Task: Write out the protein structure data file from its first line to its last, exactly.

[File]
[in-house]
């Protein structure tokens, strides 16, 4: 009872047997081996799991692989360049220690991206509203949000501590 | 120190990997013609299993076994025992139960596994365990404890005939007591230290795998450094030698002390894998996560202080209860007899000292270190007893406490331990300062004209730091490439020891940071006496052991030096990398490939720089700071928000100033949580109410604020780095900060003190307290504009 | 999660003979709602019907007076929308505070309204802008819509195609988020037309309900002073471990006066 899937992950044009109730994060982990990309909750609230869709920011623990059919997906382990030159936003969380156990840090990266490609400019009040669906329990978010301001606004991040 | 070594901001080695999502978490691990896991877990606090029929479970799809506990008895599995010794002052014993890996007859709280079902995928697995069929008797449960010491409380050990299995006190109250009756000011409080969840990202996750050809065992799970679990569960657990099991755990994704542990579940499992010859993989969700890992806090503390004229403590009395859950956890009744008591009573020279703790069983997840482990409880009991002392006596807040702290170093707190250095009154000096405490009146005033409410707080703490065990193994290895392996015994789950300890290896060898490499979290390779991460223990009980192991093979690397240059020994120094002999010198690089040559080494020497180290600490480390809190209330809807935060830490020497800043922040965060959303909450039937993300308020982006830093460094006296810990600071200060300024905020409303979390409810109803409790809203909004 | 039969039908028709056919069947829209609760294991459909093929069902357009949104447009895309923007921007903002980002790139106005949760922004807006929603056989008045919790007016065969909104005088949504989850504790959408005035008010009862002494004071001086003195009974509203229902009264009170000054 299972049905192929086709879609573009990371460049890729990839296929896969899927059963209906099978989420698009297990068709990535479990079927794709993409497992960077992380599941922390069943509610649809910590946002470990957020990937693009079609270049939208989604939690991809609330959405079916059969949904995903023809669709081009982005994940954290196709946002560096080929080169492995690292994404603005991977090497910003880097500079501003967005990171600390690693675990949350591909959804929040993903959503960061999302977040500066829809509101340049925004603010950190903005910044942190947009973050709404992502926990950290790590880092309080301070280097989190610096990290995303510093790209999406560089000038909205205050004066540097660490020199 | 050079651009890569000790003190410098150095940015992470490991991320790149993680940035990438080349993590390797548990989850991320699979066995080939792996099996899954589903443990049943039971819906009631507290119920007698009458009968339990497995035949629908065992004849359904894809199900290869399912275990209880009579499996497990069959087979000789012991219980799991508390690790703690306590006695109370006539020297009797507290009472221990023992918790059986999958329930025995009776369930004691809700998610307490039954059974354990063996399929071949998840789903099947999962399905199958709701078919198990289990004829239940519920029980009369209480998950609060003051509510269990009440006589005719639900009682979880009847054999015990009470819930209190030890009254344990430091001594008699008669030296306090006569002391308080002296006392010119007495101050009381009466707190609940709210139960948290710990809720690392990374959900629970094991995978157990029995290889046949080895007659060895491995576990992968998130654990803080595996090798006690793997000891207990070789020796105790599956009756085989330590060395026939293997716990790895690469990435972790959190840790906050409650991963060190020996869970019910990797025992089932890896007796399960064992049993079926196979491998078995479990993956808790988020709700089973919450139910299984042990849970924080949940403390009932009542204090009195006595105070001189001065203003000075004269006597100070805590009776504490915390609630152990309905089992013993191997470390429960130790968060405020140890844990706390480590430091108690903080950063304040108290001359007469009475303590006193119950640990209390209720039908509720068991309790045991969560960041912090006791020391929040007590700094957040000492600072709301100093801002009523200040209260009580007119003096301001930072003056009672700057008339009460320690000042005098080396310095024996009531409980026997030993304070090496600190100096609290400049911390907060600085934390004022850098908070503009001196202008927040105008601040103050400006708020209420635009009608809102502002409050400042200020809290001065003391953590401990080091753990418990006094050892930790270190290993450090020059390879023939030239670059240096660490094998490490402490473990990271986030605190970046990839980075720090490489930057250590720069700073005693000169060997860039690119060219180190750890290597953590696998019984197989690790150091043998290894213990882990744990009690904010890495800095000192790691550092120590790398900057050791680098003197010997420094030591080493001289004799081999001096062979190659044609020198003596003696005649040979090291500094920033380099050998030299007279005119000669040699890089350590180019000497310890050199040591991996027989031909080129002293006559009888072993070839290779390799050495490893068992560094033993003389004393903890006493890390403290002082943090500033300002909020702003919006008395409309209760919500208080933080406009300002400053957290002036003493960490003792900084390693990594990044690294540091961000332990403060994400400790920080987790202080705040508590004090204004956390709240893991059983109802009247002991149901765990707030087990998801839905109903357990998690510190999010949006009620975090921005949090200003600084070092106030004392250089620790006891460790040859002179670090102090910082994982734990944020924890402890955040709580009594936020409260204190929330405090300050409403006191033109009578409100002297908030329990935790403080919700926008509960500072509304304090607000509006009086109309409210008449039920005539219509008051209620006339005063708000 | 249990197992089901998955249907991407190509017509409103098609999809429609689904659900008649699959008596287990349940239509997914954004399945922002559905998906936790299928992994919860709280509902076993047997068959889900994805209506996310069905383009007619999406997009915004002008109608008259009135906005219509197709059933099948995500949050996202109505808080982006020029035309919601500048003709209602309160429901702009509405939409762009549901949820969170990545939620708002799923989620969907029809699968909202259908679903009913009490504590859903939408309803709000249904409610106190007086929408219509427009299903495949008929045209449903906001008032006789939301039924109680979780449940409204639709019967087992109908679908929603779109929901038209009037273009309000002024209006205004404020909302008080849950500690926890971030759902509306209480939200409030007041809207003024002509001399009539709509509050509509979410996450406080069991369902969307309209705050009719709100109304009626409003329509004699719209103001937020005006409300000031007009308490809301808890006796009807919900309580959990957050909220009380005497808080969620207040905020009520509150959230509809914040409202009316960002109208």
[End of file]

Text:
[in-house]
């Protein structure tokens, strides 16, 4: 009872047997081996799991692989360049220690991206509203949000501590 | 120190990997013609299993076994025992139960596994365990404890005939007591230290795998450094030698002390894998996560202080209860007899000292270190007893406490331990300062004209730091490439020891940071006496052991030096990398490939720089700071928000100033949580109410604020780095900060003190307290504009 | 999660003979709602019907007076929308505070309204802008819509195609988020037309309900002073471990006066 899937992950044009109730994060982990990309909750609230869709920011623990059919997906382990030159936003969380156990840090990266490609400019009040669906329990978010301001606004991040 | 070594901001080695999502978490691990896991877990606090029929479970799809506990008895599995010794002052014993890996007859709280079902995928697995069929008797449960010491409380050990299995006190109250009756000011409080969840990202996750050809065992799970679990569960657990099991755990994704542990579940499992010859993989969700890992806090503390004229403590009395859950956890009744008591009573020279703790069983997840482990409880009991002392006596807040702290170093707190250095009154000096405490009146005033409410707080703490065990193994290895392996015994789950300890290896060898490499979290390779991460223990009980192991093979690397240059020994120094002999010198690089040559080494020497180290600490480390809190209330809807935060830490020497800043922040965060959303909450039937993300308020982006830093460094006296810990600071200060300024905020409303979390409810109803409790809203909004 | 039969039908028709056919069947829209609760294991459909093929069902357009949104447009895309923007921007903002980002790139106005949760922004807006929603056989008045919790007016065969909104005088949504989850504790959408005035008010009862002494004071001086003195009974509203229902009264009170000054 299972049905192929086709879609573009990371460049890729990839296929896969899927059963209906099978989420698009297990068709990535479990079927794709993409497992960077992380599941922390069943509610649809910590946002470990957020990937693009079609270049939208989604939690991809609330959405079916059969949904995903023809669709081009982005994940954290196709946002560096080929080169492995690292994404603005991977090497910003880097500079501003967005990171600390690693675990949350591909959804929040993903959503960061999302977040500066829809509101340049925004603010950190903005910044942190947009973050709404992502926990950290790590880092309080301070280097989190610096990290995303510093790209999406560089000038909205205050004066540097660490020199 | 050079651009890569000790003190410098150095940015992470490991991320790149993680940035990438080349993590390797548990989850991320699979066995080939792996099996899954589903443990049943039971819906009631507290119920007698009458009968339990497995035949629908065992004849359904894809199900290869399912275990209880009579499996497990069959087979000789012991219980799991508390690790703690306590006695109370006539020297009797507290009472221990023992918790059986999958329930025995009776369930004691809700998610307490039954059974354990063996399929071949998840789903099947999962399905199958709701078919198990289990004829239940519920029980009369209480998950609060003051509510269990009440006589005719639900009682979880009847054999015990009470819930209190030890009254344990430091001594008699008669030296306090006569002391308080002296006392010119007495101050009381009466707190609940709210139960948290710990809720690392990374959900629970094991995978157990029995290889046949080895007659060895491995576990992968998130654990803080595996090798006690793997000891207990070789020796105790599956009756085989330590060395026939293997716990790895690469990435972790959190840790906050409650991963060190020996869970019910990797025992089932890896007796399960064992049993079926196979491998078995479990993956808790988020709700089973919450139910299984042990849970924080949940403390009932009542204090009195006595105070001189001065203003000075004269006597100070805590009776504490915390609630152990309905089992013993191997470390429960130790968060405020140890844990706390480590430091108690903080950063304040108290001359007469009475303590006193119950640990209390209720039908509720068991309790045991969560960041912090006791020391929040007590700094957040000492600072709301100093801002009523200040209260009580007119003096301001930072003056009672700057008339009460320690000042005098080396310095024996009531409980026997030993304070090496600190100096609290400049911390907060600085934390004022850098908070503009001196202008927040105008601040103050400006708020209420635009009608809102502002409050400042200020809290001065003391953590401990080091753990418990006094050892930790270190290993450090020059390879023939030239670059240096660490094998490490402490473990990271986030605190970046990839980075720090490489930057250590720069700073005693000169060997860039690119060219180190750890290597953590696998019984197989690790150091043998290894213990882990744990009690904010890495800095000192790691550092120590790398900057050791680098003197010997420094030591080493001289004799081999001096062979190659044609020198003596003696005649040979090291500094920033380099050998030299007279005119000669040699890089350590180019000497310890050199040591991996027989031909080129002293006559009888072993070839290779390799050495490893068992560094033993003389004393903890006493890390403290002082943090500033300002909020702003919006008395409309209760919500208080933080406009300002400053957290002036003493960490003792900084390693990594990044690294540091961000332990403060994400400790920080987790202080705040508590004090204004956390709240893991059983109802009247002991149901765990707030087990998801839905109903357990998690510190999010949006009620975090921005949090200003600084070092106030004392250089620790006891460790040859002179670090102090910082994982734990944020924890402890955040709580009594936020409260204190929330405090300050409403006191033109009578409100002297908030329990935790403080919700926008509960500072509304304090607000509006009086109309409210008449039920005539219509008051209620006339005063708000 | 249990197992089901998955249907991407190509017509409103098609999809429609689904659900008649699959008596287990349940239509997914954004399945922002559905998906936790299928992994919860709280509902076993047997068959889900994805209506996310069905383009007619999406997009915004002008109608008259009135906005219509197709059933099948995500949050996202109505808080982006020029035309919601500048003709209602309160429901702009509405939409762009549901949820969170990545939620708002799923989620969907029809699968909202259908679903009913009490504590859903939408309803709000249904409610106190007086929408219509427009299903495949008929045209449903906001008032006789939301039924109680979780449940409204639709019967087992109908679908929603779109929901038209009037273009309000002024209006205004404020909302008080849950500690926890971030759902509306209480939200409030007041809207003024002509001399009539709509509050509509979410996450406080069991369902969307309209705050009719709100109304009626409003329509004699719209103001937020005006409300000031007009308490809301808890006796009807919900309580959990957050909220009380005497808080969620207040905020009520509150959230509809914040409202009316960002109208």